The Old Spice Guy Debates

Old Spice Debates: It’s a brave man who questions ad industry orthodoxy. One touchstone of the ad world is the brilliance Old Spice Guy campaign. The Wieden + Kennedy-created effort has been awarded high and low in ad circles for bringing new life to the P&G brand. But at Ad Age, brand strategist Jonathan Salem Baskin is unimpressed. He calls the campaign “a textbook example of why every brand doesn’t need a content strategy, and maybe why it isn’t so old-fashioned to focus marketing on selling things instead of being entertaining.” Ouch. But is that so? As my former Adweek colleague Andy McMains was quick to point out, the Old Spice campaign is credited with driving strong sales growth, as evidenced by its Effie award, which recognizes creativity that actually sells stuff. Of course, it’s hard to unpack what’s to credit for those type of things, but there’s little doubt the Old Spice campaign revitalized its place in the market. There’s certainly the suspicion, however, that the ad world loves the Old Spice Guy far more than average people.

Going Long Online: There seems to be a bit of a backlash to the Web’s obsessions with short, pithy bursts. Some are now trumpeting long reads. It’s reminiscent of the slow cooking movement in some ways., an aggregator of long-form content on the Web, hopes to further that by building a directory of abstracts of the best long reads around. It’s a good idea. TheBrowser is doing great work in this area, gathering together the best of the best incisive reads. is looking to raise $1,000 on Kickstarter to get the service going.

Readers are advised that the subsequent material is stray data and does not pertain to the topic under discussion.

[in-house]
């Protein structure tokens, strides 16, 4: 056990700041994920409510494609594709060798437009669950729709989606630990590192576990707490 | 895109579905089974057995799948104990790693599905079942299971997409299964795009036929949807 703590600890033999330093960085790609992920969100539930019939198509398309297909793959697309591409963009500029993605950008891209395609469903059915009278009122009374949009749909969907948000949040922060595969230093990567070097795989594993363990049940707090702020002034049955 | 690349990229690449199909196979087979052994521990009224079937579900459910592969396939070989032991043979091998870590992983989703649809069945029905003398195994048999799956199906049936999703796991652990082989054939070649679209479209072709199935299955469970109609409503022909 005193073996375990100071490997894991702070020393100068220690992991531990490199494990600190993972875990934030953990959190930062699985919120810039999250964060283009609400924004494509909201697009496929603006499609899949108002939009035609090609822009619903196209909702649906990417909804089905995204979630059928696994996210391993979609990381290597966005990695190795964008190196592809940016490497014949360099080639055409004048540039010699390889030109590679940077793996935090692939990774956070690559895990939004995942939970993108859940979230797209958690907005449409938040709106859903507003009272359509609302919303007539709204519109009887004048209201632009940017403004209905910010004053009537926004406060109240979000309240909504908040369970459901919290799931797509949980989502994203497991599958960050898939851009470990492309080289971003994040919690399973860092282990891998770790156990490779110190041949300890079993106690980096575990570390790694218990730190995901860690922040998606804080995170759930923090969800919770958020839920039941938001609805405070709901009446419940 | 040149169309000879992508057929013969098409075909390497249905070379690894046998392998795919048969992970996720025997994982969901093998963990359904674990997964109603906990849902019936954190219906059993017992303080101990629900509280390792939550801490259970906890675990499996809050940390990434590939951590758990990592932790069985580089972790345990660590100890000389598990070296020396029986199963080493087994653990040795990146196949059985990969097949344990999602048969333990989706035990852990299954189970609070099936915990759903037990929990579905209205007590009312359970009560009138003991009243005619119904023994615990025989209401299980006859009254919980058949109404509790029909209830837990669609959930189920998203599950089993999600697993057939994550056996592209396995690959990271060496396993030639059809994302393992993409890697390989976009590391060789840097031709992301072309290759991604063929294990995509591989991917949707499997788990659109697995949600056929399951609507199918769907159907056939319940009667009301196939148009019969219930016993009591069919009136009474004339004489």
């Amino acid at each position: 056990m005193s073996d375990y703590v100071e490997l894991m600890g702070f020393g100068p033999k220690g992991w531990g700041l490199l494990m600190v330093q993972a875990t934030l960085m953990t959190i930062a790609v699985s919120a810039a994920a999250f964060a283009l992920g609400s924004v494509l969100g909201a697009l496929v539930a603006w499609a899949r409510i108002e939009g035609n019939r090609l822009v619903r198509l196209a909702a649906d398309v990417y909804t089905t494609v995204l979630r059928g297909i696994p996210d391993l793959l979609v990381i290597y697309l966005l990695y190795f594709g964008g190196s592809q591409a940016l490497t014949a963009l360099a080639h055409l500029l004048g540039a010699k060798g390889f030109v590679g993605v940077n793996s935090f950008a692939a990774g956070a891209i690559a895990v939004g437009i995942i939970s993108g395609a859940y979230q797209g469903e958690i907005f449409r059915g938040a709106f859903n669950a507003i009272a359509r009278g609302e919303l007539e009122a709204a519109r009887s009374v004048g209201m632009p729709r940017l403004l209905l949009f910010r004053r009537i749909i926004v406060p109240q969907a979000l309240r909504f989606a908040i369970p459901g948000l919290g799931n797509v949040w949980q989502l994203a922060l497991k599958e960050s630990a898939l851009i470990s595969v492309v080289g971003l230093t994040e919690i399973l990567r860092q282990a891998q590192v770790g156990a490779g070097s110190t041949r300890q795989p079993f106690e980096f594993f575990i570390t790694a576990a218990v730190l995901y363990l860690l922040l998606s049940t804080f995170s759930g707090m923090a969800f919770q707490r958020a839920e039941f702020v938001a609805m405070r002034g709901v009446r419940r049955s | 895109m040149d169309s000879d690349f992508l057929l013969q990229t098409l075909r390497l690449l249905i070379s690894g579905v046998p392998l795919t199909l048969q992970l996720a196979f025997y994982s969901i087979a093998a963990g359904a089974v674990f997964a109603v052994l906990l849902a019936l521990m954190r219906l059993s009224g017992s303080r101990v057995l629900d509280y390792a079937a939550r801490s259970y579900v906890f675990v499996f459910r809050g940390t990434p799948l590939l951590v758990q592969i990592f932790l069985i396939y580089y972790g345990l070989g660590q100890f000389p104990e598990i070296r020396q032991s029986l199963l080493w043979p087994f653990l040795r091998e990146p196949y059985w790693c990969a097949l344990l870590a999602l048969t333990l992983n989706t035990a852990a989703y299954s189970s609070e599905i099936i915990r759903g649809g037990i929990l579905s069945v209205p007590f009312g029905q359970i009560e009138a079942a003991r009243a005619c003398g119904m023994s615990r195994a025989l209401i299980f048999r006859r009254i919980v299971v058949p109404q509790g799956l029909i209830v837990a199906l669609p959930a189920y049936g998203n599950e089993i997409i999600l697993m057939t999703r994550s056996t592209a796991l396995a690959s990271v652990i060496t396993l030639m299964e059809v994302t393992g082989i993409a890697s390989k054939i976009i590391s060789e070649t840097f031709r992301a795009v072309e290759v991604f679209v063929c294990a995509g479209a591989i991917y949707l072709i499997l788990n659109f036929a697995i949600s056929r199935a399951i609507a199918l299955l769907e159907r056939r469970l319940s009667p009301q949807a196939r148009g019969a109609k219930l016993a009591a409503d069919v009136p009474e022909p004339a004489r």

Stat of the Day: 50 percent of Netflix subscribers view video via their game console. At Hulu, 89 percent watch via their computers. Source: Nielsen

Whither the Daily: Amid all the hubub about the fate of the Murdochs hangs a question: What’s going to happen to The Daily? The iPad-only publication was Rupert Murdoch’s baby — apparently the idea for it came to him in a dream — and the uncertainty swirling around NewsCorp only heightens the precarious ground on which The Daily stands. The New York Observer tackles the question, highlighting the fact that The Daily editor in chief Jesse Angelo is a Murdoch favorite. While the Oberver predictably focuses on personalities, the fate of The Daily might hinge more on its strategy of being a daily-only publication in a real-time era.

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